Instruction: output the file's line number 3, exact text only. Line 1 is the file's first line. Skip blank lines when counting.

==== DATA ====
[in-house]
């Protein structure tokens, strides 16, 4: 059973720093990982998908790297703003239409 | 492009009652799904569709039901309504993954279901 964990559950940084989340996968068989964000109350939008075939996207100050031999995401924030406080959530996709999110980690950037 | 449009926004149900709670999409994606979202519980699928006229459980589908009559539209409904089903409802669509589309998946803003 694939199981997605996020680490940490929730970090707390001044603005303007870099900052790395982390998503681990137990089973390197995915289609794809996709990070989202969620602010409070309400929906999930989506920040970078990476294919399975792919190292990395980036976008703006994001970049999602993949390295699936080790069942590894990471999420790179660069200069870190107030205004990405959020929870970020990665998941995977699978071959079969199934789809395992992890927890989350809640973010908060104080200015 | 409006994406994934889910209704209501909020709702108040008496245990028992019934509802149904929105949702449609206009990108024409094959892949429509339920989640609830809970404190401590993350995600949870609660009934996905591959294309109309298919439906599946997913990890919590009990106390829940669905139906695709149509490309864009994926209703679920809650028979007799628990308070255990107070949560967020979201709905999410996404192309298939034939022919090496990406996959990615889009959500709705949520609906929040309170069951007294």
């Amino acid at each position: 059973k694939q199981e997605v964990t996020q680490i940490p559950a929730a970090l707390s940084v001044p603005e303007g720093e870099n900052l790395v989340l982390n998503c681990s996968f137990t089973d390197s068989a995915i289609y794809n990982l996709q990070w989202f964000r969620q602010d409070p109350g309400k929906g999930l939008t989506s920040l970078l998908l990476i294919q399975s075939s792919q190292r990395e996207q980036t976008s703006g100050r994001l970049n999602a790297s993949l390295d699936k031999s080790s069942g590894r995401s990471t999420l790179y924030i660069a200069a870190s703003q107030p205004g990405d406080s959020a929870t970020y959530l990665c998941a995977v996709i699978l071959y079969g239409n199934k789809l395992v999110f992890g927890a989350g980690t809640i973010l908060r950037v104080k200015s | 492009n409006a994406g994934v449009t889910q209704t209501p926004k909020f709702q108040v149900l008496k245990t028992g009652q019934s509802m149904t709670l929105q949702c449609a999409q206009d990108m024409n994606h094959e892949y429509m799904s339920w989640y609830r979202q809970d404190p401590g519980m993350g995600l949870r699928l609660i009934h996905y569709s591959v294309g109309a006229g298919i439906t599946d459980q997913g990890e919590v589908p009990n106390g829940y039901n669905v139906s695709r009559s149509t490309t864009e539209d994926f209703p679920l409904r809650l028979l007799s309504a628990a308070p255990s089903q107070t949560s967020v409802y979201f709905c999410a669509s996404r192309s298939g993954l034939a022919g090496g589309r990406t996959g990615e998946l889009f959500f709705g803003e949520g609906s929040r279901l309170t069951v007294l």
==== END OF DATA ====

């Amino acid at each position: 059973k694939q199981e997605v964990t996020q680490i940490p559950a929730a970090l707390s940084v001044p603005e303007g720093e870099n900052l790395v989340l982390n998503c681990s996968f137990t089973d390197s068989a995915i289609y794809n990982l996709q990070w989202f964000r969620q602010d409070p109350g309400k929906g999930l939008t989506s920040l970078l998908l990476i294919q399975s075939s792919q190292r990395e996207q980036t976008s703006g100050r994001l970049n999602a790297s993949l390295d699936k031999s080790s069942g590894r995401s990471t999420l790179y924030i660069a200069a870190s703003q107030p205004g990405d406080s959020a929870t970020y959530l990665c998941a995977v996709i699978l071959y079969g239409n199934k789809l395992v999110f992890g927890a989350g980690t809640i973010l908060r950037v104080k200015s | 492009n409006a994406g994934v449009t889910q209704t209501p926004k909020f709702q108040v149900l008496k245990t028992g009652q019934s509802m149904t709670l929105q949702c449609a999409q206009d990108m024409n994606h094959e892949y429509m799904s339920w989640y609830r979202q809970d404190p401590g519980m993350g995600l949870r699928l609660i009934h996905y569709s591959v294309g109309a006229g298919i439906t599946d459980q997913g990890e919590v589908p009990n106390g829940y039901n669905v139906s695709r009559s149509t490309t864009e539209d994926f209703p679920l409904r809650l028979l007799s309504a628990a308070p255990s089903q107070t949560s967020v409802y979201f709905c999410a669509s996404r192309s298939g993954l034939a022919g090496g589309r990406t996959g990615e998946l889009f959500f709705g803003e949520g609906s929040r279901l309170t069951v007294l």